“The most important part of the decision, beyond the impact on the Sinixt,” Underhill said, “is the court’s very strong statements that rights in Canada flow from the prior occupation of aboriginal peoples for thousands of years in Canada, and that forced displacement – which is not just the story of the Sinixt, but is the story of many aboriginal groups throughout North America – is not going to displace those rights.”
In its judgment, the court also urged negotiations to determine the status of Indigenous groups, rather than relying on the courts.
“These things are not ideally done through test cases,” Underhill said. “They once again, as they’ve been doing for over 20 years, encouraged the parties and particularly the government to sit down and negotiate. … The hope is a lot of these issues can be resolved through good-faith discussions, as opposed to court cases.”
The hunt that led to Friday’s ruling was no accident, Desautel said, and was decades in the making.
It began at least as early as 1989, when Desautel was among a group of Colville tribal members who crossed the border to protest a plan to build a highway through land near Vallican where Sinixt people are buried. While their blockade ultimately failed to stop the road project, it helped organize an effort to be recognized by the Canadian government.
The tribal council came up with a plan: Desautel, who worked at the time for the Colville Tribes’ Fish and Wildlife Department, would cross the border and hunt game, knowingly violating B.C. law.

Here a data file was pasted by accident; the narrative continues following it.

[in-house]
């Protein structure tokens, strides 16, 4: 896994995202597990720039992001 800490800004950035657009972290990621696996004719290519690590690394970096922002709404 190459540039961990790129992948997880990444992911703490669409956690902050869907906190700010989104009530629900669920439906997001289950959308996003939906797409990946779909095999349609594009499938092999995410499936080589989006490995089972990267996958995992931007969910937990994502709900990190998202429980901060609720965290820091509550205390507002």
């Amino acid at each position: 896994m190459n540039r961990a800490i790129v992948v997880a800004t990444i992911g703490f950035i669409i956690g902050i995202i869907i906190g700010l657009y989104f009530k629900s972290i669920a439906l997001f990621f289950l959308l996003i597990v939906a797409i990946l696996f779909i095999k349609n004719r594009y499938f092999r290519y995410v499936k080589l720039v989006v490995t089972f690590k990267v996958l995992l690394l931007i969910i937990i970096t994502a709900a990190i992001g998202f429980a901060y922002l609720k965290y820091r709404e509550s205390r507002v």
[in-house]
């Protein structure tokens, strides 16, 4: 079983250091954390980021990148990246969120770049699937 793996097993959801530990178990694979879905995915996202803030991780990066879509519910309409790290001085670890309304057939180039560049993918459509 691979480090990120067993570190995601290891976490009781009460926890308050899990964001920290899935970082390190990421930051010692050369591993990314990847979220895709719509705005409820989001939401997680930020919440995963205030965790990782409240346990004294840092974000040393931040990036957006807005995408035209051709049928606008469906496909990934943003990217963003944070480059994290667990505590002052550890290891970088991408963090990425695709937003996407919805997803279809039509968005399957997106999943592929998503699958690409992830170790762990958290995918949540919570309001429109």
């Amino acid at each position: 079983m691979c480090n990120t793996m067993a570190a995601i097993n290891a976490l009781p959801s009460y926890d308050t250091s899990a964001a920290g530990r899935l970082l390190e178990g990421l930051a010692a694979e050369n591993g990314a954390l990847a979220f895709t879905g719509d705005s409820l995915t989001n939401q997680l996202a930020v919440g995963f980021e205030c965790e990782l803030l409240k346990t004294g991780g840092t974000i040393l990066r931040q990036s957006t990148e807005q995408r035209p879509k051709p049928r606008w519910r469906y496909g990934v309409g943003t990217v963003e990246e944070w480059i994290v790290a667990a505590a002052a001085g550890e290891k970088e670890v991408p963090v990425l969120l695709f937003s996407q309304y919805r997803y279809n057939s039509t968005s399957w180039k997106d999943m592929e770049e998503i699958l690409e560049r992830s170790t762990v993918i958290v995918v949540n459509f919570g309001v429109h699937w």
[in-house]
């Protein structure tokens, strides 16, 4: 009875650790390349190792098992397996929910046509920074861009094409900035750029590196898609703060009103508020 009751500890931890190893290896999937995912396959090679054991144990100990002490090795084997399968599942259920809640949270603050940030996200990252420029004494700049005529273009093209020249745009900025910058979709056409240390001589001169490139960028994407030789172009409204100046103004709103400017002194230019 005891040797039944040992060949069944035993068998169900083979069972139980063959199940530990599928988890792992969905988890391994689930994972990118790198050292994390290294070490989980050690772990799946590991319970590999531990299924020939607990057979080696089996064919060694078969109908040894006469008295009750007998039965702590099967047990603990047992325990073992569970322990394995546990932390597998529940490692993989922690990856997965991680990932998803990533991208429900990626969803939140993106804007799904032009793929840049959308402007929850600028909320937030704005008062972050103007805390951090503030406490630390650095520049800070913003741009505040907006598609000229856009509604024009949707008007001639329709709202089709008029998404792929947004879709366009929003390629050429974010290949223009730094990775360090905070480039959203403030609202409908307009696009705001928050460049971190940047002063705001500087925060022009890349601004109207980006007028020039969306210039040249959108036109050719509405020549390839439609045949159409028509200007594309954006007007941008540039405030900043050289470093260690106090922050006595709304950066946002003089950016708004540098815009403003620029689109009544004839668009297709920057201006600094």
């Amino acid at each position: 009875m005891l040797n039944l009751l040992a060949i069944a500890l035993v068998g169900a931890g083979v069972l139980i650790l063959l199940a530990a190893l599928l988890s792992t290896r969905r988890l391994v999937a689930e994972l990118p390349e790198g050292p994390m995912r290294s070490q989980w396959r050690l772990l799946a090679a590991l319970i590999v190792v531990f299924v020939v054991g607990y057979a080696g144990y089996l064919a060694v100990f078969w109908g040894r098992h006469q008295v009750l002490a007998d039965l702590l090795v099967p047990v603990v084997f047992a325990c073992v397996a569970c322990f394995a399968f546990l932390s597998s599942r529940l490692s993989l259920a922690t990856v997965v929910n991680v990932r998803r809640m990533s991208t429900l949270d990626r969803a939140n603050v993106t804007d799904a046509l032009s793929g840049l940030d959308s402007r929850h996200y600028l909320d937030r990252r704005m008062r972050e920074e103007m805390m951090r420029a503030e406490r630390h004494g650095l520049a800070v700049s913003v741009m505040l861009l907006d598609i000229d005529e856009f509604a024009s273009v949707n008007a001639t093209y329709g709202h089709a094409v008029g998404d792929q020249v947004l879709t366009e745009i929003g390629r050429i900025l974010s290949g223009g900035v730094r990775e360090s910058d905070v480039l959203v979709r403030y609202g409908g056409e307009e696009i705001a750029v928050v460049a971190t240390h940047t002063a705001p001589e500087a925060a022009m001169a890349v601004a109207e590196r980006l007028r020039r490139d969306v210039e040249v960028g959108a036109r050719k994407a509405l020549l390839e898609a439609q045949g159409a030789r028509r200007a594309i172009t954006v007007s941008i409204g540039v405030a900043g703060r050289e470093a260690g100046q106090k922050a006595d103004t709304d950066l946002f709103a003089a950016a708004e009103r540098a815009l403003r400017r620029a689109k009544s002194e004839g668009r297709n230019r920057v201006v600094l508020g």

Joe Peone, the director of the Fish and Wildlife Department, researched Canadian law and presented the council with a step-by-step approach to prompt a court case to challenge the 1956 declaration that the Sinixt were extinct. It took several citations, Desautel said, before the government took him to court for the 2010 hunt.
Cawston said Friday’s decision was neither the beginning nor the end of the Sinixt people’s fight for recognition. Testimony from as far back as the 1920s, he said, shows Sinixt leaders never relinquished their rights.
“With the background of our ancestors encouraging us and fighting for those rights even as far back as when they were dispossessed,” Cawston said, “it really set us on a path. Going forward, we want to really begin working with the ministries in British Columbia on being recognized as a First Nation in Canada.”
Establishing relations with the Canadian government, Cawston said, would help Sinixt people protect their original homelands and natural resources. He also hopes to bring together Sinixt descendants who are enrolled in other First Nations in Canada.
“It gives us much better footing in Canada to protect our cultural resources, our archaeological resources, our grave sites,” he said. “So there’s going to be a lot of work ahead of us.”
Orion Donovan-Smith's reporting for The Spokesman-Review is funded in part by Report for America and by members of the Spokane community. This story can be republished by other organizations for free under a Creative Commons license. For more information on this, please contact our newspaper’s managing editor.